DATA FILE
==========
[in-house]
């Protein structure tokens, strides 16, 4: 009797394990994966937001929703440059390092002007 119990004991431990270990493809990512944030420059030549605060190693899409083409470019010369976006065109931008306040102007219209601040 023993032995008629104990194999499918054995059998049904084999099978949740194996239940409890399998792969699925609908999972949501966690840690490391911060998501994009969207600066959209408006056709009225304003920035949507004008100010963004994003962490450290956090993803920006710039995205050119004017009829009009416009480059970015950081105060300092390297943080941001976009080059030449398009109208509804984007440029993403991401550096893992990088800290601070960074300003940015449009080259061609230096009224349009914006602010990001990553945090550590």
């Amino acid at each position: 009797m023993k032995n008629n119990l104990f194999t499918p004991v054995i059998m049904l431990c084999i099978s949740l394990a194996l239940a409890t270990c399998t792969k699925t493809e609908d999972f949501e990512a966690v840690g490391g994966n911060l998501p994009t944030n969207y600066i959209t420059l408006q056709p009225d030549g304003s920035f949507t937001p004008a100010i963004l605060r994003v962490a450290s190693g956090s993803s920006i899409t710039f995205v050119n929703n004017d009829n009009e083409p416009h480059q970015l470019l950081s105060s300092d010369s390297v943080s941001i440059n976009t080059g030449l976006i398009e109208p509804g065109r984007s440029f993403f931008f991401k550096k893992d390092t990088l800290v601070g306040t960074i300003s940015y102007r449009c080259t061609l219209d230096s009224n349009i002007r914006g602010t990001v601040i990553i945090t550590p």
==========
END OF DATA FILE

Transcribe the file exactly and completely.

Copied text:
[in-house]
């Protein structure tokens, strides 16, 4: 009797394990994966937001929703440059390092002007 119990004991431990270990493809990512944030420059030549605060190693899409083409470019010369976006065109931008306040102007219209601040 023993032995008629104990194999499918054995059998049904084999099978949740194996239940409890399998792969699925609908999972949501966690840690490391911060998501994009969207600066959209408006056709009225304003920035949507004008100010963004994003962490450290956090993803920006710039995205050119004017009829009009416009480059970015950081105060300092390297943080941001976009080059030449398009109208509804984007440029993403991401550096893992990088800290601070960074300003940015449009080259061609230096009224349009914006602010990001990553945090550590």
């Amino acid at each position: 009797m023993k032995n008629n119990l104990f194999t499918p004991v054995i059998m049904l431990c084999i099978s949740l394990a194996l239940a409890t270990c399998t792969k699925t493809e609908d999972f949501e990512a966690v840690g490391g994966n911060l998501p994009t944030n969207y600066i959209t420059l408006q056709p009225d030549g304003s920035f949507t937001p004008a100010i963004l605060r994003v962490a450290s190693g956090s993803s920006i899409t710039f995205v050119n929703n004017d009829n009009e083409p416009h480059q970015l470019l950081s105060s300092d010369s390297v943080s941001i440059n976009t080059g030449l976006i398009e109208p509804g065109r984007s440029f993403f931008f991401k550096k893992d390092t990088l800290v601070g306040t960074i300003s940015y102007r449009c080259t061609l219209d230096s009224n349009i002007r914006g602010t990001v601040i990553i945090t550590p």